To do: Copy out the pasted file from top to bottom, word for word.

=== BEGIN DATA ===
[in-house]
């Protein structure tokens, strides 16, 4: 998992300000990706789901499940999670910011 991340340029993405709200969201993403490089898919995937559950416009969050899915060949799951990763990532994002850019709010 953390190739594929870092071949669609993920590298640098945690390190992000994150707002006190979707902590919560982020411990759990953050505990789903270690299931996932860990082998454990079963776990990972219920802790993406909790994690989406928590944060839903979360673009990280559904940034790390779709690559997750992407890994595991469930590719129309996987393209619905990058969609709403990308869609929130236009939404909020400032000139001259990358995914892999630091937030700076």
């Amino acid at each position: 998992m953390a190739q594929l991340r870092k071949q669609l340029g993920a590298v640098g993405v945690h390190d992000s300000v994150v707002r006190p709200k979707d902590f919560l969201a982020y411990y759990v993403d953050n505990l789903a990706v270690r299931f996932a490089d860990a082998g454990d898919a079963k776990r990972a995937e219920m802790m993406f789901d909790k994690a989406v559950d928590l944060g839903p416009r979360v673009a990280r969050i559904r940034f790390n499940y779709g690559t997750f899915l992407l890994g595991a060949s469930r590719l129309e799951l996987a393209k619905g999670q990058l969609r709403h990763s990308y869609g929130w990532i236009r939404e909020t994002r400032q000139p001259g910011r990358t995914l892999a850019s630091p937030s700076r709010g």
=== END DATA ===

[in-house]
């Protein structure tokens, strides 16, 4: 998992300000990706789901499940999670910011 991340340029993405709200969201993403490089898919995937559950416009969050899915060949799951990763990532994002850019709010 953390190739594929870092071949669609993920590298640098945690390190992000994150707002006190979707902590919560982020411990759990953050505990789903270690299931996932860990082998454990079963776990990972219920802790993406909790994690989406928590944060839903979360673009990280559904940034790390779709690559997750992407890994595991469930590719129309996987393209619905990058969609709403990308869609929130236009939404909020400032000139001259990358995914892999630091937030700076």
């Amino acid at each position: 998992m953390a190739q594929l991340r870092k071949q669609l340029g993920a590298v640098g993405v945690h390190d992000s300000v994150v707002r006190p709200k979707d902590f919560l969201a982020y411990y759990v993403d953050n505990l789903a990706v270690r299931f996932a490089d860990a082998g454990d898919a079963k776990r990972a995937e219920m802790m993406f789901d909790k994690a989406v559950d928590l944060g839903p416009r979360v673009a990280r969050i559904r940034f790390n499940y779709g690559t997750f899915l992407l890994g595991a060949s469930r590719l129309e799951l996987a393209k619905g999670q990058l969609r709403h990763s990308y869609g929130w990532i236009r939404e909020t994002r400032q000139p001259g910011r990358t995914l892999a850019s630091p937030s700076r709010g």